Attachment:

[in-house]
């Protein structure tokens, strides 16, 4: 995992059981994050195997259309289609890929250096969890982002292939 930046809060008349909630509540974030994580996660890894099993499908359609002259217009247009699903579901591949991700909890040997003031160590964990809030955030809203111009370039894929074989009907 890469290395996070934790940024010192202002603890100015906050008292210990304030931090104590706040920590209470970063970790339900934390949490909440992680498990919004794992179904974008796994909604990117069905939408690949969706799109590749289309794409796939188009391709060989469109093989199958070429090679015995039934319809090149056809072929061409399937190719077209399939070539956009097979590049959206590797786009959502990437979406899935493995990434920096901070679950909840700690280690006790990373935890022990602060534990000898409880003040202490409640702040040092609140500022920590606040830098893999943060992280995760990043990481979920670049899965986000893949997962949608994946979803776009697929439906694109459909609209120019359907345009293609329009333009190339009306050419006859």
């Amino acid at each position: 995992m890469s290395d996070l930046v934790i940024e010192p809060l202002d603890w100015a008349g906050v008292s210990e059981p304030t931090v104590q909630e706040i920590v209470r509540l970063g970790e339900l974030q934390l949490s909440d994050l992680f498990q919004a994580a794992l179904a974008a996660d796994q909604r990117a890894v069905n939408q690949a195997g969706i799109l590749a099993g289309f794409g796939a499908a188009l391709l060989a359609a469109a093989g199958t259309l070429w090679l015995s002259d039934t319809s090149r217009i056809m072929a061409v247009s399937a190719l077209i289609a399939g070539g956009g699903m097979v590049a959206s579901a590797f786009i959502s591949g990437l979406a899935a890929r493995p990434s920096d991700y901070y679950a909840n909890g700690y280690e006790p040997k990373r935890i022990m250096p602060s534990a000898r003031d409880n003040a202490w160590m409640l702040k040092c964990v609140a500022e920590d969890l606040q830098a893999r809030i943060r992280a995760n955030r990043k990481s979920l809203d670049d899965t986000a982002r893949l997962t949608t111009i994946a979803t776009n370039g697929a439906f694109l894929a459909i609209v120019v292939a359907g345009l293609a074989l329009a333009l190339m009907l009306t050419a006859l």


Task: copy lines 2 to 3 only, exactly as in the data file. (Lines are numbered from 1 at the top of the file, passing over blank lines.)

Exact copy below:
């Protein structure tokens, strides 16, 4: 995992059981994050195997259309289609890929250096969890982002292939 930046809060008349909630509540974030994580996660890894099993499908359609002259217009247009699903579901591949991700909890040997003031160590964990809030955030809203111009370039894929074989009907 890469290395996070934790940024010192202002603890100015906050008292210990304030931090104590706040920590209470970063970790339900934390949490909440992680498990919004794992179904974008796994909604990117069905939408690949969706799109590749289309794409796939188009391709060989469109093989199958070429090679015995039934319809090149056809072929061409399937190719077209399939070539956009097979590049959206590797786009959502990437979406899935493995990434920096901070679950909840700690280690006790990373935890022990602060534990000898409880003040202490409640702040040092609140500022920590606040830098893999943060992280995760990043990481979920670049899965986000893949997962949608994946979803776009697929439906694109459909609209120019359907345009293609329009333009190339009306050419006859």
């Amino acid at each position: 995992m890469s290395d996070l930046v934790i940024e010192p809060l202002d603890w100015a008349g906050v008292s210990e059981p304030t931090v104590q909630e706040i920590v209470r509540l970063g970790e339900l974030q934390l949490s909440d994050l992680f498990q919004a994580a794992l179904a974008a996660d796994q909604r990117a890894v069905n939408q690949a195997g969706i799109l590749a099993g289309f794409g796939a499908a188009l391709l060989a359609a469109a093989g199958t259309l070429w090679l015995s002259d039934t319809s090149r217009i056809m072929a061409v247009s399937a190719l077209i289609a399939g070539g956009g699903m097979v590049a959206s579901a590797f786009i959502s591949g990437l979406a899935a890929r493995p990434s920096d991700y901070y679950a909840n909890g700690y280690e006790p040997k990373r935890i022990m250096p602060s534990a000898r003031d409880n003040a202490w160590m409640l702040k040092c964990v609140a500022e920590d969890l606040q830098a893999r809030i943060r992280a995760n955030r990043k990481s979920l809203d670049d899965t986000a982002r893949l997962t949608t111009i994946a979803t776009n370039g697929a439906f694109l894929a459909i609209v120019v292939a359907g345009l293609a074989l329009a333009l190339m009907l009306t050419a006859l």